In-Memory Computing Future Looks Bright(er)

Much like Monty Python’s Black Knight and “It’s only a flesh wound”, ScaleOut Software is proclaiming Reports of Scale-Out’s Demise Are Greatly Exaggerated. The vendor, which focuses on the in-memory data grid (IMDG) market, recently blogged that scale-out is an integral element of mission-critical deployments.

“It’s not either-or — scale-out is here to stay. However, it’s absolutely true that maintaining support for the latest memory and processor technology is crucial to reaping the benefits of scale-up, integrating it with scale-out, and thereby maximizing performance, availability, and cost-effectiveness.”

In a recent interview with ScaleOut CEO Bill Bain, who has worked at Bell Labs, Intel, and Microsoft, the serial entrepreneur – he started up three previous companies – said , using RAM instead of disk, is going to be very hot topic this year and going forward. “It’s what we recognized in the beginning and the marketplace finally caught up to our vision”, he said.

Talking about in-memory back in February analyst John Myers, Enterprise Management Associates (EMA), used a phrase that predates Monty Python, “Memory is the mother of all wisdom” (Aeschylus). “It is entirely possible that in-memory databases will be that gateway to all “wisdom” as memory capacity continues to rise and memory prices continue to decline.”

Fast forward to two weeks ago and Gartner included in-memory data grids as one of the new offerings drawing growing interest. ‘The need for web scale and operational intelligence is paving the way for the adoption of in-memory computing technology and is boosting the rapid growth of in-memory computing vendors. Adoption of these new technologies poses formidable new challenges to IT departments, but those who do not have the nerve to tackle them and become change agents will risk being marginalized as more IT budgets move toward lines of business and departments within the organization.’

In April Gartner released Cool Vendors in In-Memory Computing Technologies, 2014, stating that application architecture leaders should master IMC architectures and technologies, or ‘run the risk of undermining their organizations’ ability to leverage digital business opportunities.’ Key findings included:

-IMC technology is increasingly emerging as a key enabler for the digital business by empowering the agility, Web-scale processing and fast decision making needed to respond to the business challenges of the digital era;

-innovation in IMC continues unabated across the entire spectrum of IT markets: from hardware to application infrastructure to packaged applications;

-IMC’s impact is increasingly manifesting as notable innovation in business processes. Well-established examples include manufacturing resource planning, corporate performance management, dynamic pricing and supply chain planning (SCP). Even more dramatic innovation will emerge as more IMC-enabled packaged business applications are released in the market; and,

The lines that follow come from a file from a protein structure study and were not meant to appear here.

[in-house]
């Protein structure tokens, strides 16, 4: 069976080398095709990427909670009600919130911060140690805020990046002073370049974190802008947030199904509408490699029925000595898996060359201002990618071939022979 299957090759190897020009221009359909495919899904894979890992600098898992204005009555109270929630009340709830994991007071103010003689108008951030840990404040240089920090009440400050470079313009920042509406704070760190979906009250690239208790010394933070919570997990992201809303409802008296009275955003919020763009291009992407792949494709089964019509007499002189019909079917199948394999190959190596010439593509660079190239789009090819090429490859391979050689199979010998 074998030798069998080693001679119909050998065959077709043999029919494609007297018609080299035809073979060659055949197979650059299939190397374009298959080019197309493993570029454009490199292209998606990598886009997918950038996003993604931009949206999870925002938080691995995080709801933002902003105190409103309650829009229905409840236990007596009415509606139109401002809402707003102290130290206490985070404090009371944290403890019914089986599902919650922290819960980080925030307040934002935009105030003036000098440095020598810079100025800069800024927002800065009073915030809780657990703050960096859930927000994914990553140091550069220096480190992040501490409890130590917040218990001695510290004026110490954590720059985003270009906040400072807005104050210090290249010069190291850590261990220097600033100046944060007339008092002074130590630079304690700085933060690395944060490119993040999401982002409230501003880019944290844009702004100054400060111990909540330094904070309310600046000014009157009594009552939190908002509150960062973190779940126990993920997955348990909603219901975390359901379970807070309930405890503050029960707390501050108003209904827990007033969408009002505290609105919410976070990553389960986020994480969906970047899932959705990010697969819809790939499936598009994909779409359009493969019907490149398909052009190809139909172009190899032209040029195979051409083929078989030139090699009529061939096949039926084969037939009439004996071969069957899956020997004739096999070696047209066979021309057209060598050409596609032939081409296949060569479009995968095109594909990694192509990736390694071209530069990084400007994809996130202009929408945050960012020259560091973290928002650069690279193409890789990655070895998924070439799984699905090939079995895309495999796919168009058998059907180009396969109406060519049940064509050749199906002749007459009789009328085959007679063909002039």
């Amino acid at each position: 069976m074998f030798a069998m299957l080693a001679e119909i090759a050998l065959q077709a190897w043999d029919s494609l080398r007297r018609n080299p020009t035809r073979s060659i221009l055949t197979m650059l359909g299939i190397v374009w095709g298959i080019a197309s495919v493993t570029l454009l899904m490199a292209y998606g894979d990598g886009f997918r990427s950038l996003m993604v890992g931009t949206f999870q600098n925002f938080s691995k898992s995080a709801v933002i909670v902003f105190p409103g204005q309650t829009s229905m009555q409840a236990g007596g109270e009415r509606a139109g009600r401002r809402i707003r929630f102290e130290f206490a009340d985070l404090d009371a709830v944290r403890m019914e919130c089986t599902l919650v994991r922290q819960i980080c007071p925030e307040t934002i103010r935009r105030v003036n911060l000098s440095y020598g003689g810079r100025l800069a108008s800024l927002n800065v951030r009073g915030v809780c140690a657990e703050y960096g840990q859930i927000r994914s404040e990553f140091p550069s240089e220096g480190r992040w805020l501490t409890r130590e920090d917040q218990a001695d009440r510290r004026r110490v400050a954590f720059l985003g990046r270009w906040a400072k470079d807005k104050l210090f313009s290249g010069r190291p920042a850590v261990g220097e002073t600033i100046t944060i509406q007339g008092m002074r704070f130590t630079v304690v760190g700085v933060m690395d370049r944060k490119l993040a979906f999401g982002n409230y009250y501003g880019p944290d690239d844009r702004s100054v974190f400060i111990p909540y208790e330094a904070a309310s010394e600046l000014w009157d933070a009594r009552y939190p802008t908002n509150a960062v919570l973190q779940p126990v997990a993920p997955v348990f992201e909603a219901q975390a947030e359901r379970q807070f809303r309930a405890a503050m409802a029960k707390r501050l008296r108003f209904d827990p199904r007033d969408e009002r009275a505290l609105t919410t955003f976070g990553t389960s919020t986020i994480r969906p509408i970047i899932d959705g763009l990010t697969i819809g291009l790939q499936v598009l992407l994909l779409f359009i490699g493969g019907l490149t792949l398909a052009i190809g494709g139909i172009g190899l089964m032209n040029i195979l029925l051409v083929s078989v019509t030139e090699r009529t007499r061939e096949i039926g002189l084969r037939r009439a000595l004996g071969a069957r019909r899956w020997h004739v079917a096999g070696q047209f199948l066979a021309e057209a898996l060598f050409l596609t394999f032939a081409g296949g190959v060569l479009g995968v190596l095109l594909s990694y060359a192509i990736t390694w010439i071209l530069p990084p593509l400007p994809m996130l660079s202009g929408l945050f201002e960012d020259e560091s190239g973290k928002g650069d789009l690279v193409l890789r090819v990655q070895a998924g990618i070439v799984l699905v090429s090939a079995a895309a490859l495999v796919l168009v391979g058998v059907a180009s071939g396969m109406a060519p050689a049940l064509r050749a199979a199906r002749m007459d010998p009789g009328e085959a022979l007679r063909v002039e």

-despite megavendors’ overwhelming rhetoric, innovation in IMC technology and its application is still largely driven by small, IMC-focused vendors that frequently anticipate trends and out-innovate established players. Consequently, partnerships between IMC pure players and traditional providers is destined to increase and will lead to a flurry of acquisitions.

According to a recent study from, (IMC) In-Memory Computing Market: IMDB, IMDM, IMDG & IMAP Analyzed, as the industry is witnessing a sharp rise in transactional and analytical requirements for voluminous big data, IMC solutions are fast finding a place in almost every database warehousing and analytics application. When it comes to faster analysis of data, traditional disk-based systems lag behind, and require a lot of physical space to store massive volume of data. Under such circumstances, when enterprise data is growing to the level of terabytes and petabytes, becomes very difficult. Apart from voluminous data, requirements for massive parallel processing has increased, which has further increased the demand for technologies with higher processing speed.

The IMC market is dominated by such vendors as , , , and Qliktech. In addition to ScaleOut, other key innovators identified in the report include , and .

Speaking of SAP and its all-in-memory approach to its HANA platform, speed matters, noted Evan Quinn, Senior Principal Analyst, Enterprise Strategy Group. “20x data loading performance improvements, processing complex queries sub-second, and not having to choose between read and write optimization are examples of the speed improvements.”

As with most technology terms gaining popularity, there are a lot of companies draping themselves in the in-memory flag, many of them looking to speed up static processes, said Bain. “We’re talking about operating on live data that is changing right now. It’s data that is changing and we are analyzing it in real time”.

There are a number of areas that will benefit from IMC, including security, he said. “With this technology, there are applications that are numerous… but we think will be an integral part of data processing going forward.”

Author: Steve Wexler

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